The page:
Biliary Stricture


Major Spencer
A biliary, or bile duct, stricture, is an abnormal narrowing of the common bile duct. Dr. Jerman, what can you tell us about biliary strictures?

Dr. Jerman
Well, Major Spencer, a biliary stricture is often caused by injury to the bile ducts during surgery. This may happen, for example, after surgery to remove the gallbladder. Injury may cause damage or scar tissue that narrows the bile duct, which prevents bile from moving from the liver to the small intestine. Bile that builds up in the liver can damage liver cells and cause scarring, called cirrhosis.

In addition to gallbladder surgery, other causes of biliary stricture can include:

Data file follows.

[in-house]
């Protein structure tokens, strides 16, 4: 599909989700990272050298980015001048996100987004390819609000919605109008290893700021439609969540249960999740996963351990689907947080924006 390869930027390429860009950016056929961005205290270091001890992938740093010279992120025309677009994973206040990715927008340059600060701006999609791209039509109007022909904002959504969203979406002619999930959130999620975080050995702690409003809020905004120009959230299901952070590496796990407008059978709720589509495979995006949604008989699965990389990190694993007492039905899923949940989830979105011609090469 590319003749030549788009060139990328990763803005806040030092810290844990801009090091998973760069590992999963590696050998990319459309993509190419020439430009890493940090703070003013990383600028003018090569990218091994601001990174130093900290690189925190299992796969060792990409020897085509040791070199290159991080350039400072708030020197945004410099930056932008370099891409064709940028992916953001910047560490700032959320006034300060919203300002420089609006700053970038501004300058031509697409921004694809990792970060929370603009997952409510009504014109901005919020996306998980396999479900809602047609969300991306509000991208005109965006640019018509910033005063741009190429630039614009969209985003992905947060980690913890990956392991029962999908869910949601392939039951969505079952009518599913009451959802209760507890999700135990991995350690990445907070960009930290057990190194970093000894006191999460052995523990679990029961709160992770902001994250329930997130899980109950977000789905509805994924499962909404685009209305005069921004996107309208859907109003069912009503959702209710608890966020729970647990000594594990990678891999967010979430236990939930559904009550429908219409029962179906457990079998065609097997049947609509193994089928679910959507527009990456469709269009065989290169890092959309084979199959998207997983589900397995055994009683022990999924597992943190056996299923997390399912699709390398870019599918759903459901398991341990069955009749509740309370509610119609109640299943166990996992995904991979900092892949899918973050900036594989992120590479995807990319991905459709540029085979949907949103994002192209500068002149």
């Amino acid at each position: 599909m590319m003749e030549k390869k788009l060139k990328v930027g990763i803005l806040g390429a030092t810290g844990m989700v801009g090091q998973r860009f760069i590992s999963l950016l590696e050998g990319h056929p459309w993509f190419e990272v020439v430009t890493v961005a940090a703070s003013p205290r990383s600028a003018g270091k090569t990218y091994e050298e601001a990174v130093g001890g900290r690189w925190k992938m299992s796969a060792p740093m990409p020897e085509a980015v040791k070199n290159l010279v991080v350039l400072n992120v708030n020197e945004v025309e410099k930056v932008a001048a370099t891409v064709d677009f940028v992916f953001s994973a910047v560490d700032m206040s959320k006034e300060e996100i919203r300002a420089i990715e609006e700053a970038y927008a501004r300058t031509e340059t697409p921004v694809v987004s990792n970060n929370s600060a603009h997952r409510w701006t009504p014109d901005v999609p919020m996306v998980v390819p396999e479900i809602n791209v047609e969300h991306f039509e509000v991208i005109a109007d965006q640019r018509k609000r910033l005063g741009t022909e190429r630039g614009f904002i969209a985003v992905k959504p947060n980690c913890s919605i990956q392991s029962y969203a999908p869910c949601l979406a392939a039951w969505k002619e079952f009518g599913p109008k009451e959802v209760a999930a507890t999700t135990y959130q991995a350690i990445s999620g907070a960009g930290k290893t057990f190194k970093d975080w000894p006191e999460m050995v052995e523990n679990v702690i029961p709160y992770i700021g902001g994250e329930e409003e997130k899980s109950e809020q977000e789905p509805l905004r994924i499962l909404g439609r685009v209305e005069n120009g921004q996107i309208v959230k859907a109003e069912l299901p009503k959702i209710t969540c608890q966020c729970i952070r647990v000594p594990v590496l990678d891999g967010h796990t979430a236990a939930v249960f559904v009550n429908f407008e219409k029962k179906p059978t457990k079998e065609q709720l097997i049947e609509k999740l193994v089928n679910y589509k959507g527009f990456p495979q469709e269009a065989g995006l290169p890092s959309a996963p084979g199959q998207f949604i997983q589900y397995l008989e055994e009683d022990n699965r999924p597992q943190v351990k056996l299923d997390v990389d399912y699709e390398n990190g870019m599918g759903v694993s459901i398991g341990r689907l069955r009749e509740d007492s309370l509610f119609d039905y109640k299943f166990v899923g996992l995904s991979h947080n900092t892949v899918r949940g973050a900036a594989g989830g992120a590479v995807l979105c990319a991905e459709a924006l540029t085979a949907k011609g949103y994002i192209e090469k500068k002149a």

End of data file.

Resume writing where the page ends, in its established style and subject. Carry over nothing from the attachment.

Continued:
• Cancer of the bile duct, liver, or pancreas
  • Damage and scarring due to a biliary stone, or a gallstone lodged in the bile duct
  • Pancreatitis, and
  • Primary sclerosing cholangitis, a disease caused by inflammation of the bile ducts

Symptoms of biliary stricture can include:

  • Abdominal pain on the upper right side
  • Chills and fever
  • Itching
  • Jaundice, or yellowing of the eyes and skin
  • Nausea and vomiting, and
  • Pale or clay-colored stool

Treatment for biliary stricture may include surgery to remove the stricture and rejoin the common bile duct to the small intestine, or in some cases, to place a stent in the bile duct to keep the stricture open.